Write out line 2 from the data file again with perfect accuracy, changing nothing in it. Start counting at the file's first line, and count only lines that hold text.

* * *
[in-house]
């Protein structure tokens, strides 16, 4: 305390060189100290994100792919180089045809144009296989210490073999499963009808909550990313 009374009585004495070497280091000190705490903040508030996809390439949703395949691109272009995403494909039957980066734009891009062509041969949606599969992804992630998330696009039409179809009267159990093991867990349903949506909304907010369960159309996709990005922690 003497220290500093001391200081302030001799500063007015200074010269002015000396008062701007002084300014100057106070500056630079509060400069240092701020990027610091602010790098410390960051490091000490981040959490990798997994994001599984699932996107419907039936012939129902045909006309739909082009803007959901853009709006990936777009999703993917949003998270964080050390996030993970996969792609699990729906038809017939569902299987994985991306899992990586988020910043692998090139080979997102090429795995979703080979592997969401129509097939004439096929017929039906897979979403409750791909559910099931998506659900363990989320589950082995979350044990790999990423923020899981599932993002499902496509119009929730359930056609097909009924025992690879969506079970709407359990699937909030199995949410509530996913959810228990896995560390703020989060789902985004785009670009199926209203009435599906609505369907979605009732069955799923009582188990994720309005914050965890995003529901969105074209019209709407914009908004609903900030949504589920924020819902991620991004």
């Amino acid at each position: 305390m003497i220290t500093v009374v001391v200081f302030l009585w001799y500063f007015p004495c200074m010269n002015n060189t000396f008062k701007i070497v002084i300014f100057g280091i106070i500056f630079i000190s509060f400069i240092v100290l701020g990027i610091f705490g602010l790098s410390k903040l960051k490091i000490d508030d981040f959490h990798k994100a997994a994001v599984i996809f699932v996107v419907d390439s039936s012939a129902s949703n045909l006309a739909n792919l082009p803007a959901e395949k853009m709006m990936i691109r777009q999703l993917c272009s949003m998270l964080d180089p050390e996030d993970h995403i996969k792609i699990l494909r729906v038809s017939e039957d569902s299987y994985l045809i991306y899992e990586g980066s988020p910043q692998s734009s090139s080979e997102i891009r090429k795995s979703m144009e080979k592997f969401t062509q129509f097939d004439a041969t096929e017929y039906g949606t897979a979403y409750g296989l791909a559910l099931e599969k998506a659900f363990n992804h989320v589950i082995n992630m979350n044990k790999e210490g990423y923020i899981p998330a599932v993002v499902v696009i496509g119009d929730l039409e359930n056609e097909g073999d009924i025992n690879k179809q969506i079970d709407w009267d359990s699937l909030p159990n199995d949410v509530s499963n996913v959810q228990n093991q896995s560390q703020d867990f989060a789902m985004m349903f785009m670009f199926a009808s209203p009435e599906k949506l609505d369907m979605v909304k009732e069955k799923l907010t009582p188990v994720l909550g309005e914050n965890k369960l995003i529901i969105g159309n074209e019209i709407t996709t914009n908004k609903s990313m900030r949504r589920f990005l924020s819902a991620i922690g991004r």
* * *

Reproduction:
């Protein structure tokens, strides 16, 4: 305390060189100290994100792919180089045809144009296989210490073999499963009808909550990313 009374009585004495070497280091000190705490903040508030996809390439949703395949691109272009995403494909039957980066734009891009062509041969949606599969992804992630998330696009039409179809009267159990093991867990349903949506909304907010369960159309996709990005922690 003497220290500093001391200081302030001799500063007015200074010269002015000396008062701007002084300014100057106070500056630079509060400069240092701020990027610091602010790098410390960051490091000490981040959490990798997994994001599984699932996107419907039936012939129902045909006309739909082009803007959901853009709006990936777009999703993917949003998270964080050390996030993970996969792609699990729906038809017939569902299987994985991306899992990586988020910043692998090139080979997102090429795995979703080979592997969401129509097939004439096929017929039906897979979403409750791909559910099931998506659900363990989320589950082995979350044990790999990423923020899981599932993002499902496509119009929730359930056609097909009924025992690879969506079970709407359990699937909030199995949410509530996913959810228990896995560390703020989060789902985004785009670009199926209203009435599906609505369907979605009732069955799923009582188990994720309005914050965890995003529901969105074209019209709407914009908004609903900030949504589920924020819902991620991004």